So Simpson became an accountant and put his baseball dreams to the side. But he couldn’t escape the idea that he had to be involved in baseball. If Simpson had grown up in the U.S., he probably would have figured out a way to become a minor league general manager or work for a college team. Without a U.S. work visa, that wasn’t an option.
So he made his own path. As The Sporting News shifted away from its baseball focus in the 1970s, Simpson wondered if there were others like him who loved minor league baseball and needed to see it covered. He wondered if they may prefer seeing coverage of the minors focused on identifying future big leaguers rather than rehashing who won the Southern League.
He wondered if there were enough college baseball fans to support a publication that shone a light on the College World Series. And as he looked at growing interest in the NFL draft, the NBA draft—Magic Johnson and Larry Bird were just entering the league—and even the NHL draft, he was baffled as to why no one cared to tell the stories of Major League Baseball draftees.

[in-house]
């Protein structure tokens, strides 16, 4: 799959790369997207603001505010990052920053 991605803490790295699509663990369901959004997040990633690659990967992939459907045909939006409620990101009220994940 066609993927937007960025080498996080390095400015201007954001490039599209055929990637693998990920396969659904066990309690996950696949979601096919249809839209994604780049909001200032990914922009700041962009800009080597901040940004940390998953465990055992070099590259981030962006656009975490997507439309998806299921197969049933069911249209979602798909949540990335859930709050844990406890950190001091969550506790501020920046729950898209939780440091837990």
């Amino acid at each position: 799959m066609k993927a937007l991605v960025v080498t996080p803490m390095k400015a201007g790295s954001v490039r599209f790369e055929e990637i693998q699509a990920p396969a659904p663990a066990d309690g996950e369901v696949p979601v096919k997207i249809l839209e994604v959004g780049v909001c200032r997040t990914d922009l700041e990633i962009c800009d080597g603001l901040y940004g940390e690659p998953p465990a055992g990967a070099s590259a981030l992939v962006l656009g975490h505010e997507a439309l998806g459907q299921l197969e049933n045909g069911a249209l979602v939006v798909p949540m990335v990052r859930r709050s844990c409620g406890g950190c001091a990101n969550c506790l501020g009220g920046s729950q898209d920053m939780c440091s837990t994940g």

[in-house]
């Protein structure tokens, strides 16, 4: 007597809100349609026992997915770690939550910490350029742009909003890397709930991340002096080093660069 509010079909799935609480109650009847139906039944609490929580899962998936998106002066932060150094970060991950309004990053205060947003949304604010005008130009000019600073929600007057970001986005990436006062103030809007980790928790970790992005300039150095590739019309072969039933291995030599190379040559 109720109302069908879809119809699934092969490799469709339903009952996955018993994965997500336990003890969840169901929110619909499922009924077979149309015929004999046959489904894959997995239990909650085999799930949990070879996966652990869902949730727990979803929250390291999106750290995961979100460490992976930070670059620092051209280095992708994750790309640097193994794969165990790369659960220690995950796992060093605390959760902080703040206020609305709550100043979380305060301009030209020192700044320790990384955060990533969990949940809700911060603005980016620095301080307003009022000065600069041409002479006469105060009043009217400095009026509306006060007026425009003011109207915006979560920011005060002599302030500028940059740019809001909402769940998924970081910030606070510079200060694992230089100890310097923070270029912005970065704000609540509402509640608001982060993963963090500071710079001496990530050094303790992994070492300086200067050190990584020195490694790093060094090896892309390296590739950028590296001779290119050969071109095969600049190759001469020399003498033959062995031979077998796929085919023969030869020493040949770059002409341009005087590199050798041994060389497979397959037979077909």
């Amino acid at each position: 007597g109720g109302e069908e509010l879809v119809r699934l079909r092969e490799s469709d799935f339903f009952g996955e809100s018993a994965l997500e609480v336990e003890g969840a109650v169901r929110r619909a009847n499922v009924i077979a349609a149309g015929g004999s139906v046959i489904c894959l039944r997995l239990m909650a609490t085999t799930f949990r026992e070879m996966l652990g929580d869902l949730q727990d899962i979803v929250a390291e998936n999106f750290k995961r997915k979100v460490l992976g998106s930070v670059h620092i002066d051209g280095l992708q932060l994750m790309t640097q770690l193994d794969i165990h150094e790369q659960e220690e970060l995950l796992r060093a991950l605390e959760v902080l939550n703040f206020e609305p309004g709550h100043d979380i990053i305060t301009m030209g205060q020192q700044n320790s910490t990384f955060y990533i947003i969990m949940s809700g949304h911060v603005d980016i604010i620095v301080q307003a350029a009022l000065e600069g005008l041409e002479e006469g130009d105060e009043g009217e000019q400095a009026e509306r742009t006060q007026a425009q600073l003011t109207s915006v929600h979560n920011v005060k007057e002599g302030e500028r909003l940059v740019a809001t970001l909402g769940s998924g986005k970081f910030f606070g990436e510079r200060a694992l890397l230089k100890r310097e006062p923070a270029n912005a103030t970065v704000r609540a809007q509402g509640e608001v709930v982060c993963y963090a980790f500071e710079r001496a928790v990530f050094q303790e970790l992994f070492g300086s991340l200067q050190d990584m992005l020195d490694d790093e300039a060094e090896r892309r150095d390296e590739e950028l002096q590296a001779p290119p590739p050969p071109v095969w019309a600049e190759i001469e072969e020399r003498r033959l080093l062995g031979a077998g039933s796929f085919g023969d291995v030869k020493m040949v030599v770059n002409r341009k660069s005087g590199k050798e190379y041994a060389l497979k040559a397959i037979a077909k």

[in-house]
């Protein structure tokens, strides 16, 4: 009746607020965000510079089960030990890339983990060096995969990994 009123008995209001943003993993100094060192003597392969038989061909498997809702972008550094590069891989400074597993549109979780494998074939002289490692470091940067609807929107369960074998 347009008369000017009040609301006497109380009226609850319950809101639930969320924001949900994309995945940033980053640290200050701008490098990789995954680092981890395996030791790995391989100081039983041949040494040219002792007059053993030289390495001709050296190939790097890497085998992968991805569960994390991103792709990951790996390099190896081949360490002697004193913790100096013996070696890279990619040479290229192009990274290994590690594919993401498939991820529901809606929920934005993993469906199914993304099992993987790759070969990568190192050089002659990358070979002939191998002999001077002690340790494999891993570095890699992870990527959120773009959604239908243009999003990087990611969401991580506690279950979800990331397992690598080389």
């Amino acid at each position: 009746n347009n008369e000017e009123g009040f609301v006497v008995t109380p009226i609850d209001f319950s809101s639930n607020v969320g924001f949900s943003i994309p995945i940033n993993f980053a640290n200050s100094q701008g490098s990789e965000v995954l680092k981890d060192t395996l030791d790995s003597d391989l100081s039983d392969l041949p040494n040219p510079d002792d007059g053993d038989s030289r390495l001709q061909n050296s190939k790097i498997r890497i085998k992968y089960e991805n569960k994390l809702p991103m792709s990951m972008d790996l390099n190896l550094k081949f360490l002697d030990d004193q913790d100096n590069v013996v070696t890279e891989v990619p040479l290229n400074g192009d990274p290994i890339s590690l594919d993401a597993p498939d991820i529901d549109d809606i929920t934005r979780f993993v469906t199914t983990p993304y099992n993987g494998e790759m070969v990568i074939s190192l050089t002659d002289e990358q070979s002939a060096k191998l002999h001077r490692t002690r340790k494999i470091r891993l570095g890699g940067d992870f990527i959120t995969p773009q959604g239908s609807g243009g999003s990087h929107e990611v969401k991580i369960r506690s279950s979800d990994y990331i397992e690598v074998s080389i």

“My intuition was that there were a lot of baseball fans who were being short-changed. If no one else was going to do this. I’ll take a bold gamble and do it myself,” Simpson said.
He wasn’t ready. He didn’t know enough about the industry to know he was crazy to even try. He had never taken a journalism course. He didn’t have the capital to sustain the lean early years of getting a magazine off the ground. He didn’t even really know how to type.
But with his wife Jill encouraging him to follow his dream, the Simpsons moved to White Rock, B.C., just a few miles from the U.S. border. Their new home allowed him to drive the issues of BA across the border and ship them from Bellingham, Wash. The newsroom/production studio became Simpson’s unheated garage.